- Better work-life balance. You can delegate work and earn more money.
- Passive income. Get a good team behind you so that you can step back from the tools and go on holiday while your business continues to run smoothly.
- It can be more stressful. It can be harder to find free time with all the additional admin duties involved in growing a trade business.
- Financial risk. Starting a trade business often requires owner investment to get things up and running.
University degrees: pros and cons
Going to university means getting a taste of independence without being thrown in the deep end. You might choose to move cities or go flatting, and this gives you the chance to experience living away from your parents, making new friends, cooking your own meals, and (sadly) washing your own laundry.
- Freedom! You have the exclusive say on what goes on in your life. You'll meet lots of new people and learn some really important life skills.
- Discover what you want out of life. University is more than just school work, it’s often about discovering new things about yourself and learning how to be independent.
- Bigger debt. University degrees can be costly, depending on what you choose to study. If you continue to study for multiple years, it’s likely that you’ll rack up student debt. While for some, this can be paid off relatively quickly, many find themselves trying to pay it off for years on end.
- Hard to save. When your studies start to get serious and you find yourself spending more and more time in class or the library, it quickly becomes apparent that balancing a job on top of all your uni work could be really tough. Because of this, it’s hard to balance out your expenses without borrowing money, and saving is even more difficult.
If you’re someone who likes to dive deep into certain subjects, university study could be a great fit. Over the course of your degree, you’ll become an expert in your chosen subject.
- Access to plenty of jobs. Some jobs are completely unattainable without a certain degree — think doctors, lawyers, and vets. However, nowadays, university degrees are more flexible and can be used more as proof of your commitment than they are of a certain skill set — meaning you can get a job in a certain field, even if that’s not the field you studied.
- More opportunities. If you nail your studies and prove to yourself and the university that you’re capable, you can pursue higher qualifications than a standard bachelor’s degree. You could get a master’s degree or even a PhD — one of these will place you in even higher demand when you’re ready to enter the workforce.
- No job guarantee. Most industries come with good job prospects, but it’s not always guaranteed that you’ll find the job you want straight out of university. Often, you’ll have to start at the bottom of the pile doing the boring stuff while you prove that you’ve got what it takes to make it to the top.
- Student loans. University qualifications don’t come cheap. Once it’s all said and done, you’ll have paid for living expenses, tuition fees, and other costs related to student life. To do this, you may need to take out a student loan. If you supplement your studies with a part-time job, you might be able to significantly reduce your loans, but if not, you could find yourself trying to pay it off for years to come.
3. Learning experience
University study provides an opportunity to alter your outlook on the world. For the first time in your life, you have enough independence to move to a new place, learn new ideas, experience new cultures, and meet interesting people.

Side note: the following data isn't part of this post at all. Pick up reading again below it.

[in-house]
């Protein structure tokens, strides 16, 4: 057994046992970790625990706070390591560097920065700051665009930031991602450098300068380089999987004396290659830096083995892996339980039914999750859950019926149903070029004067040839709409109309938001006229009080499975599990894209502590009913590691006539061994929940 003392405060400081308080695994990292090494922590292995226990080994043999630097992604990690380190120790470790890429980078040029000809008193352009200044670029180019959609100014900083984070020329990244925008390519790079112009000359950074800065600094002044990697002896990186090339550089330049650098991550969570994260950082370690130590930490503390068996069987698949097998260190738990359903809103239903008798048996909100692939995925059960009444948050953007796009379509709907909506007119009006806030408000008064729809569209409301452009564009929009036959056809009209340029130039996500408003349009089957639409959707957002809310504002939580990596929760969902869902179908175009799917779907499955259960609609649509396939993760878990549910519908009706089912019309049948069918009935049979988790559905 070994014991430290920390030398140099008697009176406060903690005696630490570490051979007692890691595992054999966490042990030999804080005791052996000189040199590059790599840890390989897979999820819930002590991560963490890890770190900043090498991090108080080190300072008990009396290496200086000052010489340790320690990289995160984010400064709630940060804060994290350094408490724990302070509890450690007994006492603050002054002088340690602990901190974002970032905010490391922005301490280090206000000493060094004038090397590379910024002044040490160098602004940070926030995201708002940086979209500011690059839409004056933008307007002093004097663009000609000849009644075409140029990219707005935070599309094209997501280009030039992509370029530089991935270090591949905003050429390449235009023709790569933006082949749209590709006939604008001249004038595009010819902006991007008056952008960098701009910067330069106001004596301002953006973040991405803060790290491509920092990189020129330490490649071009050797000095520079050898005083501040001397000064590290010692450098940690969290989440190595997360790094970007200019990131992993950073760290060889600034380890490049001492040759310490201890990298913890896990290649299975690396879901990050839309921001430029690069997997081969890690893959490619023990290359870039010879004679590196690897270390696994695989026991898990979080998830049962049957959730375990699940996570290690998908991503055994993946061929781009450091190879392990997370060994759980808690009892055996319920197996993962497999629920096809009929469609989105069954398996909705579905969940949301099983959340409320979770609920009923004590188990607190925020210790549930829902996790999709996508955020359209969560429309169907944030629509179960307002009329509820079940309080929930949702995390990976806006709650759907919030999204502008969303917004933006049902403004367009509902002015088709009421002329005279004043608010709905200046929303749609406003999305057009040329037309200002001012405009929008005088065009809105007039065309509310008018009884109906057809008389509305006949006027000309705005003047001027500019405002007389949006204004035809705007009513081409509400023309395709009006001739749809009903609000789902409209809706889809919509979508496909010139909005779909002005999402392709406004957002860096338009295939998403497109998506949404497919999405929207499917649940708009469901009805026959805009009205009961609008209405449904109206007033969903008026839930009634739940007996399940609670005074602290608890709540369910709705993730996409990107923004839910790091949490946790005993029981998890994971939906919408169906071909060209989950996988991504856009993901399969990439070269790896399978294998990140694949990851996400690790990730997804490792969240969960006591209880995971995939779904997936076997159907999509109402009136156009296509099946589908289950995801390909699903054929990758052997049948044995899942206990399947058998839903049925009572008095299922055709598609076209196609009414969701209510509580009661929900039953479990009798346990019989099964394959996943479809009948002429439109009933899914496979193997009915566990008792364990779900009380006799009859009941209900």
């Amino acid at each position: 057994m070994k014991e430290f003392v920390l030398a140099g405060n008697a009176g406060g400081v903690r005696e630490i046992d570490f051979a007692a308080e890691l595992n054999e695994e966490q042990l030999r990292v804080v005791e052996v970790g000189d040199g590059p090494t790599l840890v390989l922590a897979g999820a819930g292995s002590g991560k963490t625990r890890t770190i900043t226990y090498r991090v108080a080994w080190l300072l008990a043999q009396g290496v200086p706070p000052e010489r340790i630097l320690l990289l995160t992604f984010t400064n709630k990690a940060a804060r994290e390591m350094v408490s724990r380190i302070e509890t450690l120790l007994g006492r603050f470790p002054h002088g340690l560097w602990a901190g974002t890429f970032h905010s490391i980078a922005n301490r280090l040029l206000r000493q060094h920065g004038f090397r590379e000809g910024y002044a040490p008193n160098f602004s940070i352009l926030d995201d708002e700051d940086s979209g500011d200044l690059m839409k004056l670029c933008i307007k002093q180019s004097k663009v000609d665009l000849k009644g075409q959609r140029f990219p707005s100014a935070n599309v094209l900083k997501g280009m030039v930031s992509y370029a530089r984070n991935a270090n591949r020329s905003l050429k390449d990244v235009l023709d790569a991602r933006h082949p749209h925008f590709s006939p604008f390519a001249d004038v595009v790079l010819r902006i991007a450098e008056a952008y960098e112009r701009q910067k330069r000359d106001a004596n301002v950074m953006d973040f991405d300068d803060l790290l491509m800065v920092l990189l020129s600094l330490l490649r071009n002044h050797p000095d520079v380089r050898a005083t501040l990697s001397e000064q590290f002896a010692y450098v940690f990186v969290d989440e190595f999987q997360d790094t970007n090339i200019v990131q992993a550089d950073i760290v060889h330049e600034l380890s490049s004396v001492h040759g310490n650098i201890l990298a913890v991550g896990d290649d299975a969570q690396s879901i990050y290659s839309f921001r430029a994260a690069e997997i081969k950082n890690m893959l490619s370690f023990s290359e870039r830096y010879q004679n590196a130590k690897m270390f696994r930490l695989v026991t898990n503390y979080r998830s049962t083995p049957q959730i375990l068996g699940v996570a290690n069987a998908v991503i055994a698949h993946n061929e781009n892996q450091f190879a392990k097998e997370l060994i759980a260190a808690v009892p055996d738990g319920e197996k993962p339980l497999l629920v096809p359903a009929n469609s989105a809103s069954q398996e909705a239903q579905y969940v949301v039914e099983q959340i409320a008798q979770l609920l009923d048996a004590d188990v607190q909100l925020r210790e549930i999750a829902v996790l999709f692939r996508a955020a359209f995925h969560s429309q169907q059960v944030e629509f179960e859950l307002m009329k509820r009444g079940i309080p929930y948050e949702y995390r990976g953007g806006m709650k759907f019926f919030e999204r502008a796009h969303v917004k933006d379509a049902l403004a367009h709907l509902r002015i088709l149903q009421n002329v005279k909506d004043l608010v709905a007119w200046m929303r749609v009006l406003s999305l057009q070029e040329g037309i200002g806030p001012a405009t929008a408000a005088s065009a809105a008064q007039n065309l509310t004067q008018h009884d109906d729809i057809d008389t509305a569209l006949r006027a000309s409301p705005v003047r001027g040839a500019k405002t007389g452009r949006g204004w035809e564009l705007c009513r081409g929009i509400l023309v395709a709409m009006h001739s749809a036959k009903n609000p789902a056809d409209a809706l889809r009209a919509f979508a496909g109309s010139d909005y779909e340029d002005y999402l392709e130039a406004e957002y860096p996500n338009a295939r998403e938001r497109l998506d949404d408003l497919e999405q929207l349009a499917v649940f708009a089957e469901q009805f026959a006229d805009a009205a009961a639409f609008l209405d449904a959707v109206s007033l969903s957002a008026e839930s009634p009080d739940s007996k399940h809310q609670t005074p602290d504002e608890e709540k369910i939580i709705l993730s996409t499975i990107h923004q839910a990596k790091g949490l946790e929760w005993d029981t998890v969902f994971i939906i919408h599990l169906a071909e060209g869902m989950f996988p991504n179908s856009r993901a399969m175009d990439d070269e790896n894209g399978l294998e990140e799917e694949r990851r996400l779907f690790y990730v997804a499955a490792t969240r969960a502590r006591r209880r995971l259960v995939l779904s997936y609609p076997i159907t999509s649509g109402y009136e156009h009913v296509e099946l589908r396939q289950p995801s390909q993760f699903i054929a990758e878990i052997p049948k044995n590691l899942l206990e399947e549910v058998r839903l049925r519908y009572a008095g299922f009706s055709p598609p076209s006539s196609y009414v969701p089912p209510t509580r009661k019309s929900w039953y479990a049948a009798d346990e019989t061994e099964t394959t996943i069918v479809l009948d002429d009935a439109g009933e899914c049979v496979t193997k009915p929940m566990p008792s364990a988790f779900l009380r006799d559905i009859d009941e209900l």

- Become a creative problem-solver. Exposure to new perspectives and different ways of thinking will help you develop sought-after work skills.
- Inherit a wealth of knowledge. Studying something at university gives you a lot of time to master every aspect of the subject. In a matter of years, you can emerge as an expert on the topic and get jobs with pay that reflects that.
- Get a taste of different skills. Many universities will make sure that you branch out with your studies and try a whole bunch of different courses to begin with. This will give you the best chance to decide exactly what you want to do before things get too serious.
- A lot of pressure. Most degrees require at least three years’ study and hefty tuition fees. If you get there and decide you don’t want to continue, it can feel like a waste of time and money. Try to remember that even if this happens, it was still useful to try it out.
- Impersonal learning experience. With classes filling up more and more each year, it’s hard to get to know your lecturers and tutors one-on-one. This means you might not always be able to ask questions, or even feel that you can approach your teaching faculty if you need to.
4. Earning potential
Although university study doesn’t usually offer workplace experience, you’ll learn to think critically, carry out research, process large amounts of information, and question assumptions. These life-long skills are transferable and can be applied to almost anything.
- Huge earning potential. Certain degrees will gear you up for a career path that can make you a lot of money. Just don’t expect to be making the big bucks right out of the gate.
- Competitive job market. With university degrees becoming increasingly common, it’s hard to establish a point of difference that will land you the big money.
- The need to prove yourself. It’s all well and good to know how to do things in theory, but applying what you’ve learned to the real world is a whole different kettle of fish. You might need to spend a couple of years proving yourself before anyone’s ready to give you a big-time role.
The final verdict
An apprenticeship or a university degree are both great choices. If you’re fresh out of school, being decisive and practical now is the best thing you can do for your future. Once you set the goal, it’s much easier to get where you want to go. In a few short years, you’ll be earning good money, and have practical skills under your belt.
Remember, the choices you make now are not set in stone. If you end up feeling like you’ve made the wrong decision down the track, you can always switch it up and try something new!
If you want to learn more about apprenticeships, check out our article on how to get an apprenticeship in the trades.